Lake Victoria records highest water level in 50 years

By Lake Zone Watch Writer

Lake Victoria has witnessed a record increase of water level in the first quarter of this year (January to March) from an average of 1134.00 height above mean sea level (amsl) in 2023 to 1134.54 amsl, the Lake Victoria Basin Water Board has revealed.

Height above mean sea level is a measure of a location’s vertical distance in reference to datum based on a historic mean seal level.

For quite long, the average water flow to Lake Victoria has been 1133.40 but on Wednesday April 24, this year, the figure shot up to 1134.86, which the Water Board says is a major record for the past 50 years.

The 1134.86 figure surpasses the 1134.84 amsl record of May 2020, according to the Board.

The Lake Victoria Basin is divided into three water catchment areas of Kagera, Mara and Central in the south of the lake whose waters enter the sprawling largest freshwater lake in Africa.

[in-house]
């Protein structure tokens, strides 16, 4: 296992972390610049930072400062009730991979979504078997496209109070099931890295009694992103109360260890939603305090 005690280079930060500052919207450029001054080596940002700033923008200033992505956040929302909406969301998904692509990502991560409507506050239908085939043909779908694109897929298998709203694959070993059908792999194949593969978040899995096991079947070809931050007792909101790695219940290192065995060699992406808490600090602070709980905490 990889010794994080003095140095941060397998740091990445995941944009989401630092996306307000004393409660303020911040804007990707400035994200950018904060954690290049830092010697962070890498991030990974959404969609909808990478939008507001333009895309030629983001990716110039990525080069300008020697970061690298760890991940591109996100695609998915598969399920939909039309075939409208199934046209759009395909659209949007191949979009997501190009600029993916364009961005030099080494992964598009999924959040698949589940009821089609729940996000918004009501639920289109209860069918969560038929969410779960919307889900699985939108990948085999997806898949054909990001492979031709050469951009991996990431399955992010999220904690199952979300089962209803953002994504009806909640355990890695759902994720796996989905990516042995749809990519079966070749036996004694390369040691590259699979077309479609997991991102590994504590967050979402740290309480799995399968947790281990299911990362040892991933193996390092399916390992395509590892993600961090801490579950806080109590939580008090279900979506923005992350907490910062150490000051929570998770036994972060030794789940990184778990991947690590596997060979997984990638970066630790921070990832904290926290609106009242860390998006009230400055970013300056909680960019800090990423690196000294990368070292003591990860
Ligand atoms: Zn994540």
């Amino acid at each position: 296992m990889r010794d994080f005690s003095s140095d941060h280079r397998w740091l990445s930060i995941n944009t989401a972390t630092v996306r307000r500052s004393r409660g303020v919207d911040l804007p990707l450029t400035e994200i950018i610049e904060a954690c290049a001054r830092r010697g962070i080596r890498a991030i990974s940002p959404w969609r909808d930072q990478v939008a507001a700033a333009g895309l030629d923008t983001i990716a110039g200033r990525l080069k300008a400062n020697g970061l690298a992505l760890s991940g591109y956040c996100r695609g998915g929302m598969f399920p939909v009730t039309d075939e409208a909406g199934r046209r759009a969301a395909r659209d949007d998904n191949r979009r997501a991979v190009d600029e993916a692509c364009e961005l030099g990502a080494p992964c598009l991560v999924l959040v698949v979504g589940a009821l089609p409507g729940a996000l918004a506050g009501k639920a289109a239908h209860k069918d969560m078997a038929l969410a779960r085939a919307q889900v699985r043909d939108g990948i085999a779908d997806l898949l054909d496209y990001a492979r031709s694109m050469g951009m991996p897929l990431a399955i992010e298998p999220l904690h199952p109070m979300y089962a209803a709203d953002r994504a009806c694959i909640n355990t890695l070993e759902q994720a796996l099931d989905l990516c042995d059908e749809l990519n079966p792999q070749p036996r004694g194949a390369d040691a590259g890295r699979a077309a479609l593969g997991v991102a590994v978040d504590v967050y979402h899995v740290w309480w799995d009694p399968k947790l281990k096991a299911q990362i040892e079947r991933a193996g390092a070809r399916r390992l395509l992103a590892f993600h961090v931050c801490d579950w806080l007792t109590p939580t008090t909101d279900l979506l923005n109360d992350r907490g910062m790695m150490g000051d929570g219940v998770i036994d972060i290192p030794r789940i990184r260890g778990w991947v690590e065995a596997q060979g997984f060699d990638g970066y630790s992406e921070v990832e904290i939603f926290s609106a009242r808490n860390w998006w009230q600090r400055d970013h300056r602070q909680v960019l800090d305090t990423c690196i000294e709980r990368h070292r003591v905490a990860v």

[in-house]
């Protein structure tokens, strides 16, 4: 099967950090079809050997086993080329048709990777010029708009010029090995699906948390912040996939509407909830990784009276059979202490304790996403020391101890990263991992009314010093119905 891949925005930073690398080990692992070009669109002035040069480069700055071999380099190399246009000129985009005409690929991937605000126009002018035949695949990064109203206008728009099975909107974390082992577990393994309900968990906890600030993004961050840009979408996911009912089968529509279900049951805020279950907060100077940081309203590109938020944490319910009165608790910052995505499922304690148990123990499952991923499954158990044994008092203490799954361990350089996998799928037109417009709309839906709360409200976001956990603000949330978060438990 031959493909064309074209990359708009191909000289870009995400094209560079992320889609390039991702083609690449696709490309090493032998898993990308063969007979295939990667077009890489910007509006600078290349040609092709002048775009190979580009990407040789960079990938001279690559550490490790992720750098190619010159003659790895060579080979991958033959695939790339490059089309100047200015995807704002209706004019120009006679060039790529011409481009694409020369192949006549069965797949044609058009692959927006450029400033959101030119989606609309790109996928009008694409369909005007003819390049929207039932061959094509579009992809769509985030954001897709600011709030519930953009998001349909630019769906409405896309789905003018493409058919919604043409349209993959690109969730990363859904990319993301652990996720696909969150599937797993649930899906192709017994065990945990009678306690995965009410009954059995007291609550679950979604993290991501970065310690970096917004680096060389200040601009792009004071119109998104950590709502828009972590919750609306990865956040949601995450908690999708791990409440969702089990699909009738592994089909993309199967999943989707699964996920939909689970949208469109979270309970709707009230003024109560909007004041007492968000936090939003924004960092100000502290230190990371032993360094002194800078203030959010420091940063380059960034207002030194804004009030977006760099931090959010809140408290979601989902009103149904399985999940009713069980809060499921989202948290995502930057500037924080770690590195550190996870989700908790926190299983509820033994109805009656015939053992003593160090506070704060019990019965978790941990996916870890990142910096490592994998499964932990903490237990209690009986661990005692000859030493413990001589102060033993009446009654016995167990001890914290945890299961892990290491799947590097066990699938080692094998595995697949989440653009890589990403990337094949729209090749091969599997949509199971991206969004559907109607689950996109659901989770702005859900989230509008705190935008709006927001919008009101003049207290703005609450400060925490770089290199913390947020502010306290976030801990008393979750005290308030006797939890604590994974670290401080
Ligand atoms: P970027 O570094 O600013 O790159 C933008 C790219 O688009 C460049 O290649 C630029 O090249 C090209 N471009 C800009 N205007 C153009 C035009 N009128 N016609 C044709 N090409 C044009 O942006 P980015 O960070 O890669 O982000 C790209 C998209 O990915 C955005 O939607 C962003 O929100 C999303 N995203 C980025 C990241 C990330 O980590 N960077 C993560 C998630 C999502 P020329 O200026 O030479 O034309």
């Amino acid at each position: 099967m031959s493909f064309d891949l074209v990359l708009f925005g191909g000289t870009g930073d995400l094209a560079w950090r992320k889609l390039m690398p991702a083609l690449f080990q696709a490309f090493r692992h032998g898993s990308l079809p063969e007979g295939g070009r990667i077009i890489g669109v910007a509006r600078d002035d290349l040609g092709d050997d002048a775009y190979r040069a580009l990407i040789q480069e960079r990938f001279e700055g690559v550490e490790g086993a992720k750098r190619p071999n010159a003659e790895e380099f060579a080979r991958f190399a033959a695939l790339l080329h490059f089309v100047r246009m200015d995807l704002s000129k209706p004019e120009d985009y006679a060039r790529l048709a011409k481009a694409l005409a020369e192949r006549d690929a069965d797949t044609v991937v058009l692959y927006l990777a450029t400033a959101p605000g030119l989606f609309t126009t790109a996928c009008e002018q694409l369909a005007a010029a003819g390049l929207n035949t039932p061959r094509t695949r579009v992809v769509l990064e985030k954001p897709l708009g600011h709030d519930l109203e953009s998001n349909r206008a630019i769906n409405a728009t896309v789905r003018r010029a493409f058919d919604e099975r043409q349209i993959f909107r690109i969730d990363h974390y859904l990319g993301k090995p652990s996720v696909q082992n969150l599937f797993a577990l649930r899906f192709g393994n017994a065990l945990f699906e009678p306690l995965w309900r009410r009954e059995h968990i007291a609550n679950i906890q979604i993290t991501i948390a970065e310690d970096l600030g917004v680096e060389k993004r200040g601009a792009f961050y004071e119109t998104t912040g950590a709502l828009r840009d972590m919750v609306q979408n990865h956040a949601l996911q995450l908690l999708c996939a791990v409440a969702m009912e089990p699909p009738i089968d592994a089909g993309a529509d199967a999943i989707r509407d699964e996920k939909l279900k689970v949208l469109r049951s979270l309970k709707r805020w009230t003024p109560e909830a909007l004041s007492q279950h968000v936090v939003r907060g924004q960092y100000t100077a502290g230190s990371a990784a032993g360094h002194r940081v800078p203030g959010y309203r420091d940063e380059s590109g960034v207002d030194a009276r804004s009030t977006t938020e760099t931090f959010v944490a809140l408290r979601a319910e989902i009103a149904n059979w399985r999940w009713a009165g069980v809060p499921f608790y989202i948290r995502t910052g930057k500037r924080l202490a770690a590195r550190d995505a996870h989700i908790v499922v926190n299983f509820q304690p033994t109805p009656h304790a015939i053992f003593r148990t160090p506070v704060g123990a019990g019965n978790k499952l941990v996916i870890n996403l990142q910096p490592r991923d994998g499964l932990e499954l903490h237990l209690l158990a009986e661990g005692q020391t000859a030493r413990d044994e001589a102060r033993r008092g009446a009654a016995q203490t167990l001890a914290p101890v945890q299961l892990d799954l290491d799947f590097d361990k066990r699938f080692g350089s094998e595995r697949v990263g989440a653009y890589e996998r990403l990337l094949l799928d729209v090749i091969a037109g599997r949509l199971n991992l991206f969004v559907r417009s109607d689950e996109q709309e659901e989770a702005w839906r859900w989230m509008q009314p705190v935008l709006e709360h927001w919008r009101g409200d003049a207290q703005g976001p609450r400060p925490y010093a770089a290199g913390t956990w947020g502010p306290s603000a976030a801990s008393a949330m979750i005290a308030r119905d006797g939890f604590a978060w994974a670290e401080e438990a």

A statement issued by the Board this week said that four key factors have immensely contributed to the increased water flow in the lake. These are an increased rainfall, increased water flow from rivers, increase of the water level in dams and the lake, and the decline of water evaporation.

Measurements from 70 record stations show that average rainfall during the January-March period under review was 124.2 mm compared to an average of 103.03 mm recorded for a long time in the same period.

The Board warned people living near water sources to take precautionary measures as the long rains continue to pound the Lake Victoria basin.

Leave a Reply

Your email address will not be published. Required fields are marked *